In conclusion, the behavior of family members was considered negligent. They did not respect the prescriptions provided by the doctors at the time of discharge of the newborn, superficially evaluating the child's illness.
The forensic examinations were conducted with the aid of total body radiological investigations, negative for bone lesions and suggestive instead for a right perimediastinal parenchymal opacity.
The external examination was also negative for lesions of a violent nature. the external examination showed abundant hypostasis, with mantle and petechial aspects, labial and sub-nail cyanosis, foamy percolation with a frank blood aspect from the respiratory orifices. Subsequent sectoral investigations made it possible to detect polyvisceral congestion, cerebral and pulmonary edema, and the presence of sub-pleural and sub-pericardial petechial formations together with a hemorrhagic aspect of the right lung. Characteristic was the relief of stratification of mucous material with a haematic aspect on the tracheobronchial tree.
Subsequent histological investigations confirmed the presence of edema and massive congestion in the lungs, at the same time detecting parenchymal hemorrhagic aspects, modest interstitial lympho-monocytic infiltrates, and abundant endobronchial blood material mixed with structures with a vaguely crystalline and weakly eosinophilic morphology. The histopathological study of the eyeballs did not reveal any morpho-structural alterations.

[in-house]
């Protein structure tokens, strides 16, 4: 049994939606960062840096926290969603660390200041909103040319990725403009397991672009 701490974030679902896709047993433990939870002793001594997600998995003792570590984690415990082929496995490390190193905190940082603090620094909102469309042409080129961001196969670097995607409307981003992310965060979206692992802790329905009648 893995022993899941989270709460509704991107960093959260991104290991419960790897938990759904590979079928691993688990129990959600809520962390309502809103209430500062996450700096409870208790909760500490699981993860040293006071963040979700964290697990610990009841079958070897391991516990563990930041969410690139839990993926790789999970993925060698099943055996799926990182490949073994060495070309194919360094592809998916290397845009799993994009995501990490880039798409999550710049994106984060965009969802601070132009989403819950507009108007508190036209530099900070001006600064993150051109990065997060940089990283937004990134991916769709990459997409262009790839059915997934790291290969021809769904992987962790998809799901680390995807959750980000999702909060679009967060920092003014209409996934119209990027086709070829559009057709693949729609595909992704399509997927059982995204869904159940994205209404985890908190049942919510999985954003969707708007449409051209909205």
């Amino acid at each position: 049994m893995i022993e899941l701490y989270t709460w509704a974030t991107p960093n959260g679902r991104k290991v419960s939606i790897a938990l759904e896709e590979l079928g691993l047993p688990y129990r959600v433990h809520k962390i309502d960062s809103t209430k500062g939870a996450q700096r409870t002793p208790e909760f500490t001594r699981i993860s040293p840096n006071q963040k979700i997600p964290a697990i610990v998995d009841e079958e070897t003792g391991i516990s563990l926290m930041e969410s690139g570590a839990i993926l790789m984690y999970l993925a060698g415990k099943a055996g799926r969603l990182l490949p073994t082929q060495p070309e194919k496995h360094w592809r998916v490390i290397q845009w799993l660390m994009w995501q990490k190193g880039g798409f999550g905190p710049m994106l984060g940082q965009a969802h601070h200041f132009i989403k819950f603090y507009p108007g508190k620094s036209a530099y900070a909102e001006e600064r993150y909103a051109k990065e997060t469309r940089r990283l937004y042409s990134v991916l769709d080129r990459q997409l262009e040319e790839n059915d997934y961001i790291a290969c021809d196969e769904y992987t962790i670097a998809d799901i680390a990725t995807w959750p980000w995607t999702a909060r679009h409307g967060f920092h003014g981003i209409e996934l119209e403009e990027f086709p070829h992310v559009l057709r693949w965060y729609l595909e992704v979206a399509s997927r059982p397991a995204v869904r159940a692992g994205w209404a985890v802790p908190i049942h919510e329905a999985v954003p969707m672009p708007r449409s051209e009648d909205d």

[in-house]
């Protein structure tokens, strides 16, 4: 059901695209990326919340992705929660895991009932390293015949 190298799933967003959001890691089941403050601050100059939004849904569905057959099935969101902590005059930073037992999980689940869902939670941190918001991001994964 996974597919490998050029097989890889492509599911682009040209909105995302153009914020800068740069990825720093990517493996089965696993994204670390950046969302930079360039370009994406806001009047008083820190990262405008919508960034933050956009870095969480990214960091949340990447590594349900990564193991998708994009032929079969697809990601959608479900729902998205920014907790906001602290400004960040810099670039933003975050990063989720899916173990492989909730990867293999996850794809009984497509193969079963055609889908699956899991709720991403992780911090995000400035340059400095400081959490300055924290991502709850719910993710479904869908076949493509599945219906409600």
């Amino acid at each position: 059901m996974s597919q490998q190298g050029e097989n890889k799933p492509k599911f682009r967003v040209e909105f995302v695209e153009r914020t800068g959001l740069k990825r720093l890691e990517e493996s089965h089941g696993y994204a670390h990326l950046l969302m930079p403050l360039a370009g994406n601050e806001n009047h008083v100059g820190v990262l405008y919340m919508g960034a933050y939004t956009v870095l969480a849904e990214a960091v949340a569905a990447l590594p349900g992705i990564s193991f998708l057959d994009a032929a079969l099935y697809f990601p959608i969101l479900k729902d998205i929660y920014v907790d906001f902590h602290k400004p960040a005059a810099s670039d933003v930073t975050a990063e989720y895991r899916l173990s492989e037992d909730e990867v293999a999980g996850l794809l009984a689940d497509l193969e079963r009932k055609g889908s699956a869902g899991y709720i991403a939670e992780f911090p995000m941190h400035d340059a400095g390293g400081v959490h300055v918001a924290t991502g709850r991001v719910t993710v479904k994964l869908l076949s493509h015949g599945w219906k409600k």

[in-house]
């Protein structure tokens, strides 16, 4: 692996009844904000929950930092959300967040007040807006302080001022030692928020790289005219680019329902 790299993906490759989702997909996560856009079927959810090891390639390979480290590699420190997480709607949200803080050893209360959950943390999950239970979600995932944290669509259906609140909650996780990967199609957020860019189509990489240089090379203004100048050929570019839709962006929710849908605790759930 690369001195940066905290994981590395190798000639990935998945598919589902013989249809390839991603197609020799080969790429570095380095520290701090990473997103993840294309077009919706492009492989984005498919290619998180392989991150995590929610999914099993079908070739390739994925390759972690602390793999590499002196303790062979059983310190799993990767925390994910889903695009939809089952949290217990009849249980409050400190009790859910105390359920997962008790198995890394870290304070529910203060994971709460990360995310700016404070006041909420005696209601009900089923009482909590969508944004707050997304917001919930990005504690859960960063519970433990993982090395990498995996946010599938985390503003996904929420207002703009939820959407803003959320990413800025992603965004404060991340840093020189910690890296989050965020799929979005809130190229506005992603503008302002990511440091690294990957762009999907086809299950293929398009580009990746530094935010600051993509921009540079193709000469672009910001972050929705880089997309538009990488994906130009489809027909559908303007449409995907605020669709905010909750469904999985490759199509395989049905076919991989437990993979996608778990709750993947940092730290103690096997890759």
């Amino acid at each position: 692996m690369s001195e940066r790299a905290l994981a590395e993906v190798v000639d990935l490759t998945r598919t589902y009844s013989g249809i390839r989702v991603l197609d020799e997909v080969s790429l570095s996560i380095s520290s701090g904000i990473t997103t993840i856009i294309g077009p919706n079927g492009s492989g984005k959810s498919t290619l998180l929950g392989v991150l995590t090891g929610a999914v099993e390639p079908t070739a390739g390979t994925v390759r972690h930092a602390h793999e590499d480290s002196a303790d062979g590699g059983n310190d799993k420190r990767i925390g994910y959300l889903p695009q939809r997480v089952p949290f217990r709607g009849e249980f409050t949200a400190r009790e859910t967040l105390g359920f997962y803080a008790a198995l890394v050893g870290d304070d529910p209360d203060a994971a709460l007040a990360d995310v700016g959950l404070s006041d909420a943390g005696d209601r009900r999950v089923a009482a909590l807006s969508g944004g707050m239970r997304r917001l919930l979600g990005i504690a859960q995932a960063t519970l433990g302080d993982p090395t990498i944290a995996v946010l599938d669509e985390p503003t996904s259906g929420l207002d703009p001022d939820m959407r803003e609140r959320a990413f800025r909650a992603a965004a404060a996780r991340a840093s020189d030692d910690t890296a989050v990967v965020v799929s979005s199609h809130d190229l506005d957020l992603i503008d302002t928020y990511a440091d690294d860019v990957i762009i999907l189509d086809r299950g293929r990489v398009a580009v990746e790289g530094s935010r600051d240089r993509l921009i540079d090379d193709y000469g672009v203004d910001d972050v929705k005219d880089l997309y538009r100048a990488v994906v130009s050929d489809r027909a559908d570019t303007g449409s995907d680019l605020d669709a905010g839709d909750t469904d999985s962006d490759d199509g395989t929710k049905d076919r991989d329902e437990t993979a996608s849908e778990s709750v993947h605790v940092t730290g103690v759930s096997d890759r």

As a corollary, the examination of the clothes found that they were appropriate for the season, clean and in order. The surveys performed about the existence of traumatic violent injuries were negative. The initial suspicion of the cause of violent death secondary to physical abuse (Battered Child Syndrome or Shaken Baby Syndrome) was ruled out. The relief of endobronchial eosinophilic crystalline material was attributable to residues of food material that had been regurgitated and inhaled for some time and which led to death following ab ingestis pneumonia.